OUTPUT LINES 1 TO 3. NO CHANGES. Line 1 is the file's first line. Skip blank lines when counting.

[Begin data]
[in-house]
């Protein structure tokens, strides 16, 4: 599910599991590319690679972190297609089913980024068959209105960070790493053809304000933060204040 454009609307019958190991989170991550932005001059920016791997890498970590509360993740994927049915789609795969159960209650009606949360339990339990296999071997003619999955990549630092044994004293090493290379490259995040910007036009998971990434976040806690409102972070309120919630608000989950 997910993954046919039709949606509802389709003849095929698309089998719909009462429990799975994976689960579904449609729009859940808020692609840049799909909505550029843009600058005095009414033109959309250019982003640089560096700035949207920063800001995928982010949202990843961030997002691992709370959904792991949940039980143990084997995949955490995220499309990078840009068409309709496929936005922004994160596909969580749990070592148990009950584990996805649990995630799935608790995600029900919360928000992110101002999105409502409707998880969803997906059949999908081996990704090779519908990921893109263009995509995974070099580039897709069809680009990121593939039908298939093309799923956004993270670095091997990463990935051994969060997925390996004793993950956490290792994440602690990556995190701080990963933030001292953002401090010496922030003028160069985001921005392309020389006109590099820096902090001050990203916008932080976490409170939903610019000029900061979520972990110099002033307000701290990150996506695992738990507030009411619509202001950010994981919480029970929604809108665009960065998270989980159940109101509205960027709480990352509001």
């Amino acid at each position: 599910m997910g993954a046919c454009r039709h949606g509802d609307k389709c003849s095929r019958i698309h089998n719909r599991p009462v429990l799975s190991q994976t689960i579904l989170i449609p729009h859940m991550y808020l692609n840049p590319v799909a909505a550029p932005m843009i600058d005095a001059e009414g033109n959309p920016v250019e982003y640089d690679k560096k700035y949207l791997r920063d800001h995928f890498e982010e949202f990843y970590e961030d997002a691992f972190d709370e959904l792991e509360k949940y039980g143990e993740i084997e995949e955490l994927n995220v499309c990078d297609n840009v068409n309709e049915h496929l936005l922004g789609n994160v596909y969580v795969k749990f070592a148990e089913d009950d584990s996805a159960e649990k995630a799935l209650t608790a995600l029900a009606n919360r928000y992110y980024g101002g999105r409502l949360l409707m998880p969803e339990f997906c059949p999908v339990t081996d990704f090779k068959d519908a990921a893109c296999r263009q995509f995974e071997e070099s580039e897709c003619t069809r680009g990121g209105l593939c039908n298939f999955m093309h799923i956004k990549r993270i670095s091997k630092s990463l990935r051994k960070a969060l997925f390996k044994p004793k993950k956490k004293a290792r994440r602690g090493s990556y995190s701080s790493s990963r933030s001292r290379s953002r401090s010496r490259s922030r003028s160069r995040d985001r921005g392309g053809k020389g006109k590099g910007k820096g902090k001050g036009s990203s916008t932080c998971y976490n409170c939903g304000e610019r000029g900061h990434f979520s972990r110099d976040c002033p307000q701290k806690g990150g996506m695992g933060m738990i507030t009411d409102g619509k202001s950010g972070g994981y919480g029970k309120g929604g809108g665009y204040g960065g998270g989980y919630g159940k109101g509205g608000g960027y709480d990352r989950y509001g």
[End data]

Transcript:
[in-house]
């Protein structure tokens, strides 16, 4: 599910599991590319690679972190297609089913980024068959209105960070790493053809304000933060204040 454009609307019958190991989170991550932005001059920016791997890498970590509360993740994927049915789609795969159960209650009606949360339990339990296999071997003619999955990549630092044994004293090493290379490259995040910007036009998971990434976040806690409102972070309120919630608000989950 997910993954046919039709949606509802389709003849095929698309089998719909009462429990799975994976689960579904449609729009859940808020692609840049799909909505550029843009600058005095009414033109959309250019982003640089560096700035949207920063800001995928982010949202990843961030997002691992709370959904792991949940039980143990084997995949955490995220499309990078840009068409309709496929936005922004994160596909969580749990070592148990009950584990996805649990995630799935608790995600029900919360928000992110101002999105409502409707998880969803997906059949999908081996990704090779519908990921893109263009995509995974070099580039897709069809680009990121593939039908298939093309799923956004993270670095091997990463990935051994969060997925390996004793993950956490290792994440602690990556995190701080990963933030001292953002401090010496922030003028160069985001921005392309020389006109590099820096902090001050990203916008932080976490409170939903610019000029900061979520972990110099002033307000701290990150996506695992738990507030009411619509202001950010994981919480029970929604809108665009960065998270989980159940109101509205960027709480990352509001």
């Amino acid at each position: 599910m997910g993954a046919c454009r039709h949606g509802d609307k389709c003849s095929r019958i698309h089998n719909r599991p009462v429990l799975s190991q994976t689960i579904l989170i449609p729009h859940m991550y808020l692609n840049p590319v799909a909505a550029p932005m843009i600058d005095a001059e009414g033109n959309p920016v250019e982003y640089d690679k560096k700035y949207l791997r920063d800001h995928f890498e982010e949202f990843y970590e961030d997002a691992f972190d709370e959904l792991e509360k949940y039980g143990e993740i084997e995949e955490l994927n995220v499309c990078d297609n840009v068409n309709e049915h496929l936005l922004g789609n994160v596909y969580v795969k749990f070592a148990e089913d009950d584990s996805a159960e649990k995630a799935l209650t608790a995600l029900a009606n919360r928000y992110y980024g101002g999105r409502l949360l409707m998880p969803e339990f997906c059949p999908v339990t081996d990704f090779k068959d519908a990921a893109c296999r263009q995509f995974e071997e070099s580039e897709c003619t069809r680009g990121g209105l593939c039908n298939f999955m093309h799923i956004k990549r993270i670095s091997k630092s990463l990935r051994k960070a969060l997925f390996k044994p004793k993950k956490k004293a290792r994440r602690g090493s990556y995190s701080s790493s990963r933030s001292r290379s953002r401090s010496r490259s922030r003028s160069r995040d985001r921005g392309g053809k020389g006109k590099g910007k820096g902090k001050g036009s990203s916008t932080c998971y976490n409170c939903g304000e610019r000029g900061h990434f979520s972990r110099d976040c002033p307000q701290k806690g990150g996506m695992g933060m738990i507030t009411d409102g619509k202001s950010g972070g994981y919480g029970k309120g929604g809108g665009y204040g960065g998270g989980y919630g159940k109101g509205g608000g960027y709480d990352r989950y509001g």